Women’s Leadership in the Early Church: Possibilities and Pushbacks

  • L. Stephanie Cobb
Part of the Jepson Studies in Leadership book series (JSL)


During the summer of 2010, I studied with 15 other scholars in Tunisia, funded by the National Endowment for the Humanities. We studied two early Christian texts from North Africa: The Passion of Perpetua and Felicitas and Augustine’s Confessions. Although I was excited about traveling to Carthage, I was also nervous. My concerns were partially related to dress. One guidebook gave this advice, “A woman entering a mosque should be covered from her neck to her ankles and wrists; she should also cover her hair and wear a skirt, not trousers, and baggy rather than tight clothes… Women will find that following this dress code on the street will reduce sexual harassment, and make it easier to appeal for support from passers-by if it does occur” (Jacobs 2009, 50). This guidebook underscores the probabilities of sexual harassment by suggesting that female readers learn the Arabic word shooma [“shame on you”] so they can shout this at any man making unwanted advances. Another guidebook states succinctly that women “should keep their arms and legs covered” (Hole et al. 2007, 36). Thus the only authoritative voices I had access to before my trip—my guidebooks—suggested that dressing modestly was not enough; women must be covered from head to foot or risk harassment.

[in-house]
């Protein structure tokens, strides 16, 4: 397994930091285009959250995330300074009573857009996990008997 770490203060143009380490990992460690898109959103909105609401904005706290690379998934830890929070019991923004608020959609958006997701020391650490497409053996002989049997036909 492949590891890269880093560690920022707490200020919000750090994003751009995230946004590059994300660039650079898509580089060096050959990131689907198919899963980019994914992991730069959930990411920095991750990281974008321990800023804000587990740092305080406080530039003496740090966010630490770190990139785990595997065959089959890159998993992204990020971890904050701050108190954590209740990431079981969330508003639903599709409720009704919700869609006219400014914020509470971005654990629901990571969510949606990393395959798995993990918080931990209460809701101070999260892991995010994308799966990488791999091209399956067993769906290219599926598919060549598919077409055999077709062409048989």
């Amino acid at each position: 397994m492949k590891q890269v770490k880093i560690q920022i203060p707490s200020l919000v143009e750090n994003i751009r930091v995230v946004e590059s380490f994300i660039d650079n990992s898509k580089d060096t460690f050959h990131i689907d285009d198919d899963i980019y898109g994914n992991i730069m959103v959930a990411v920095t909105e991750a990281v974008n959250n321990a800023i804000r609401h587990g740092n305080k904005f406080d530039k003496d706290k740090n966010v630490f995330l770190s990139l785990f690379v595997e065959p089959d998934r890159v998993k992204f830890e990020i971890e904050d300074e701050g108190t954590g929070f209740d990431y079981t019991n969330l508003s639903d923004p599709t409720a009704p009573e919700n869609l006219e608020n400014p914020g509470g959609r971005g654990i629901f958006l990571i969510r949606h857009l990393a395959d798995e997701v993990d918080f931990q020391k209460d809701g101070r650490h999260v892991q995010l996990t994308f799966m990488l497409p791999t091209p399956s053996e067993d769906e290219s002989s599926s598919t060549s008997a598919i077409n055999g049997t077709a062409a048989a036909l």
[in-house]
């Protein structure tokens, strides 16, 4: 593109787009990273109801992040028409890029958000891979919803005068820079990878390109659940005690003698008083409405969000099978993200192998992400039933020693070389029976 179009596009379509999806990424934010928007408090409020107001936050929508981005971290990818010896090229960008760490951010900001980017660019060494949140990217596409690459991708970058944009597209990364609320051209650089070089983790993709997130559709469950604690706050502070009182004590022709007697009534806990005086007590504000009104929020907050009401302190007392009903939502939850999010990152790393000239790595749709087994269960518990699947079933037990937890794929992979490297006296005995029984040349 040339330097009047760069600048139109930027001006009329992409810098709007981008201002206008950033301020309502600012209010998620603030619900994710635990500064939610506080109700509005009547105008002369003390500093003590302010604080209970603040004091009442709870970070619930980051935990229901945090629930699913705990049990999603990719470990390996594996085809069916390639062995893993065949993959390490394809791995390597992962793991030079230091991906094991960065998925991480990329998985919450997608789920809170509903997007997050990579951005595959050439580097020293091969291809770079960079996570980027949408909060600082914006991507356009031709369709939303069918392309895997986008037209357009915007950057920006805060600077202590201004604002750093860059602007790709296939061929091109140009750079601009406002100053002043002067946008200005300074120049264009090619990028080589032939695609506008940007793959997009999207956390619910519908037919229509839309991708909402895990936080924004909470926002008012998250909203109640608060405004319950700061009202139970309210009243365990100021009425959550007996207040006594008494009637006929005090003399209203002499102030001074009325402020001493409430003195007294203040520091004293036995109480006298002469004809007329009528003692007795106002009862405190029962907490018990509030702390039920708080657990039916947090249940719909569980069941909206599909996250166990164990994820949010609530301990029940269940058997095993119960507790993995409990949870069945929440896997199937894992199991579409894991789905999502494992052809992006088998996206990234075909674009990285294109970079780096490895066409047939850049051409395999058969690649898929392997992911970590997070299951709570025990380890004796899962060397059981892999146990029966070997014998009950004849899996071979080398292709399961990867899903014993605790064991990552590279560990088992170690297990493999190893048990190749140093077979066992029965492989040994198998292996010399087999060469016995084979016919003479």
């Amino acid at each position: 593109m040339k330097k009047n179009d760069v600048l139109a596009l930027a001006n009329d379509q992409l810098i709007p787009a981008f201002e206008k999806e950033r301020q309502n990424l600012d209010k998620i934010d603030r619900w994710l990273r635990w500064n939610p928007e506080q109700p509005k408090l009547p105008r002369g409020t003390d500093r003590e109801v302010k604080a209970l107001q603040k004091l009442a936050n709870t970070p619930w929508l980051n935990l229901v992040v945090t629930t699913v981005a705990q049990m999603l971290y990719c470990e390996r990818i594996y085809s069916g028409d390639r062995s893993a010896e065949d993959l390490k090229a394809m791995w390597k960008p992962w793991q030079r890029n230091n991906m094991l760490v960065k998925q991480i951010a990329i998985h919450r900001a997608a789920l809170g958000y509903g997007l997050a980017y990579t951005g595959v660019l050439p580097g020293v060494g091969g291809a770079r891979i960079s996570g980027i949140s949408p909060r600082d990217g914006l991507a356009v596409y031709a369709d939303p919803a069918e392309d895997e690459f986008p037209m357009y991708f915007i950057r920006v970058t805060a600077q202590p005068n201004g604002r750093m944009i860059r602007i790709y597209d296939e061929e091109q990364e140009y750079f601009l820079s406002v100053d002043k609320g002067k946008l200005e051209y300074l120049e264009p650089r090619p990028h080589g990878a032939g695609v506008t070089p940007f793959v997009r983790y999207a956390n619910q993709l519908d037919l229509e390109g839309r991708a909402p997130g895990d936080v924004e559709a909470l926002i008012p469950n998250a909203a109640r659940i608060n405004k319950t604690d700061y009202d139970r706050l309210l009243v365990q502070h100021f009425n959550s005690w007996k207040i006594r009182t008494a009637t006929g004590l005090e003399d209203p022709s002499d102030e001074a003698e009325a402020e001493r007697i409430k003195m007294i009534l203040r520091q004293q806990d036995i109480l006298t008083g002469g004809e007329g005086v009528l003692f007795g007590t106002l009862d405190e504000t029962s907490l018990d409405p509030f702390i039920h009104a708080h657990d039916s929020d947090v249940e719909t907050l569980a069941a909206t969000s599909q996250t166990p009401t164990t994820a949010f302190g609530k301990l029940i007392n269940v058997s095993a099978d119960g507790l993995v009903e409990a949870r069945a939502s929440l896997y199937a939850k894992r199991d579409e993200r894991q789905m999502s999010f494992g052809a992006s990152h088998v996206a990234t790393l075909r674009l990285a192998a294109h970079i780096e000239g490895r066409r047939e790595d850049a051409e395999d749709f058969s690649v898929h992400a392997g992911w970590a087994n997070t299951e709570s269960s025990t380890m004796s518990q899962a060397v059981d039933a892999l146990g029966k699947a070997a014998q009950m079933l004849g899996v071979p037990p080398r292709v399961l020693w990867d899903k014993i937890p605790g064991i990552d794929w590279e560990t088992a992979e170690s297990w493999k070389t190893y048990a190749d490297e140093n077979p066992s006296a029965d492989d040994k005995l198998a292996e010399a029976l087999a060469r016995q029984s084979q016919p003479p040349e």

Sexual Harassment Critical Edition Spiritual Leadership Authoritative Text Feminine Form 
These keywords were added by machine and not by the authors. This process is experimental and the keywords may be updated as the learning algorithm improves.


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© L. Stephanie Cobb 2016

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